Sunday, 8 June 2014

More on the tramway...

Part 2 The auto-reverse mechanism 

Part one can be found HERE.

The trouble with having several projects on at the same time becomes evident when a few months go past and nothing has moved on. Well, today it was the turn of the automatic tramway to make a move for the limelight. In the first part of this story I got as far as setting up the chassis and getting it to run. At that point the electrical connections were just twisted in place and there was very little weight in the chassis. yes it ran but it was not that reliable as only one of the centre rail pick-ups was connected.

The chassis is now wired properly and has some temporary weight added
Temporary extra weight, attached to the chassis, has made a vast difference to performance. This will be removed once the body has been fitted... must get around to building that! The three-point suspension (described in part one) now keeps all the wheels firmly in contact with the track, providing a good electrical connection as well as keeping the tram stable.

Original mechanism
The reversing mechanism is a modern version of the unit we used on our transporter bridge we built a few years ago (right) We discovered after we built it that it needs to be assembled with the slotted dome-head bolts, otherwise it shorts out on the larger bolt heads.

The new unit uses the excellent geared motor found in the Evolution Helicopter set.

Note to Meccano: Please include this motor in one of the smaller sets!

The new motor also comes complete with a very neat reversing switch that can be operated in many ways. Here I have used the tri-axle pivot to operate it. The whole thing builds up onto a 5½ x 2½ inch flanged plate nicely.

New reversing switch is a vast improvement
You should be able to see how it goes together from the pictures. There is nothing complicated about it. I used plastic gears as they seem to be a bit quieter and there is no great load to cope with. Careful adjustment of the linkage is required to get the timing right. that can also be adjusted by changing the voltage supply to the motor. On my model I have set the supply to 6 Volts.

Another view of the switch may help if you are following this project
Power is supplied to the tram via a centre rail pick up and is returned back through the chassis and wheels to the track. The whole of the length of the centre rail is supported by plastic handrail supports. At each end of the centre rail, there is a section that has been isolated from the rest by inserting a short section of plastic rod, held in rod connectors. these insulated joints are bridged using diodes.  A diode will allow electricity to flow in one direction only, as the tram passes the isolation gap the tram will stop (if it doesn't, reverse the diode)  it will only start again if the reversing switch is thrown.

The insulated gap is filled with a section of plastic rod
The motor is hard-wired to the reversing switch and you will need to cut and strip the wires. the motor is connected directly to the power supply. The track switch is connected to the reversing switch and in-turn to the power supply. As the motor runs it causes the mechanism  to run throwing the switch from forward, through off, to reverse. This cycle takes longer than it takes the tram to travel from one end of the track to the other. When the tram crosses the isolated joint, it will stop until the mechanism has thrown the switch. at which point the diode will allow the electricity, to flow and the tram will set off again back down the track.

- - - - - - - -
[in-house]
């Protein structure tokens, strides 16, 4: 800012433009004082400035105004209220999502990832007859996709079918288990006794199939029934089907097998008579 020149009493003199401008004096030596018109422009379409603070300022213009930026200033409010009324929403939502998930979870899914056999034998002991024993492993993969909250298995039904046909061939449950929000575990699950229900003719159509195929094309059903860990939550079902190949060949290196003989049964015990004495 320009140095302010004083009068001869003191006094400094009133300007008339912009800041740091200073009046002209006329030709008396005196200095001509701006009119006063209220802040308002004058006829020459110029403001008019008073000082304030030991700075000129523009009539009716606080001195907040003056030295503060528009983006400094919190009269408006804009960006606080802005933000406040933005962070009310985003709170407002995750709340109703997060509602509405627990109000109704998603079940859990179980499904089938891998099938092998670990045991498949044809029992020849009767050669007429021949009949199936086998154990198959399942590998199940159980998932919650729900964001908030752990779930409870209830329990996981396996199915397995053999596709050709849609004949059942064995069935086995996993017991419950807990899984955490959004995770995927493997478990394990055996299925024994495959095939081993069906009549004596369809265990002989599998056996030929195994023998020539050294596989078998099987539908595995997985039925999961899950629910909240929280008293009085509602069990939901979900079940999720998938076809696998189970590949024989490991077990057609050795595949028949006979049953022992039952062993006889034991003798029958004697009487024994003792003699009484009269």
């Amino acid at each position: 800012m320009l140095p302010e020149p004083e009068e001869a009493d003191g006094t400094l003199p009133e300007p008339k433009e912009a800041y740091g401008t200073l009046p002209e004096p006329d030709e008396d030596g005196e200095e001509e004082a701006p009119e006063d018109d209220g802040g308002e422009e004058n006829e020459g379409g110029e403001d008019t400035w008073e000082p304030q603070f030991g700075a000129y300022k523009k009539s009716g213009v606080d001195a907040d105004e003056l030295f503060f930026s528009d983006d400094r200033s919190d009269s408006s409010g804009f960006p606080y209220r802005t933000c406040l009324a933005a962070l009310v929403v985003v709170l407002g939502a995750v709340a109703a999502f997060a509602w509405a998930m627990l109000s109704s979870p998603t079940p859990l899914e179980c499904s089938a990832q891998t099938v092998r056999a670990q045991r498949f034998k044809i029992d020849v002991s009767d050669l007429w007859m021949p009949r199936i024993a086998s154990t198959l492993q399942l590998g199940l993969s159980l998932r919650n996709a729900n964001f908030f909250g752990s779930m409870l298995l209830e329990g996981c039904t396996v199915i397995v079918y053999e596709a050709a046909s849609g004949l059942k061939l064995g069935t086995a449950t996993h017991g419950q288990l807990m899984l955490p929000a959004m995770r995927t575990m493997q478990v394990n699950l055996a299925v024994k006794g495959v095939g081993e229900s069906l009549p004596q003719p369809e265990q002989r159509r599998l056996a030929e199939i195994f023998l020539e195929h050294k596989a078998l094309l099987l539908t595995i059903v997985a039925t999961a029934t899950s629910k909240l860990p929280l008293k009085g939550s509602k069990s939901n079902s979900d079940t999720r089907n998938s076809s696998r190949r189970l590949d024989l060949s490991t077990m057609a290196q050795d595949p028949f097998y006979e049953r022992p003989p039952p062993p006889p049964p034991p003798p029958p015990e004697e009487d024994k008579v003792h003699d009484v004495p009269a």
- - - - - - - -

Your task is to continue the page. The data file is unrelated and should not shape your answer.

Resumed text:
Wiring diagram
The diodes required for this project are 1N5401 These are 3A capacity and will be more than capable of handling the load. Smaller 1A diodes will probably do the job but there is nothing wrong with a bit of over-engineering! Electronic components are very cheap, these days and the recommended diodes sell for 10p of less if bought in bulk as low as ten at a time, they are even cheaper. We buy a lot of our components from a company called BitsBox and you can find them HERE. The diodes we recommend can be found HERE. If you would like to know more about diodes and how they work see HERE.

That all seems to work well. Testing over, all I need now is a body and to neaten up the wiring. I will show the finished thing soon...



  1. Those little grey motors can easily pull quite a bit more than 1A. I'd stick with the larger diodes.

    I do like the corner bracket worm cage in the top photograph. Very neat.

    - Pauli

  2. You are absolutely correct about those little motors they can pull huge current under load. It will work using the 1A diodes but they are at the top of their range and get a bit hot. Best to go for the 3A diodes even if they are twice the price - The 1A diodes are 4p and the 3A diodes are 8p!

    That small cage assembly was inspired by a similar item my mate, and fellow club member, Ivor Ellard came up with a year or so ago... just fine here!


  3. Ralph,
    looking at the changeover switch of the reversing mechanism, it seems to me that the action will be quite slow. I don't have one of those motors so I don't know but does the switch have a toggle action otherwise the slow changeover may cause sparking inside the switch. It is always best to have a quick "make" and "break" of contacts

    1. I do agree, but in this case I don't have a choice - seems to work aright at the moment... If it causes problems I will look at adding a 'snubber' capacitor across the contacts. It didn't need it with the old style (red) switch and the new switch has a similar contact arrangement inside (just smaller!)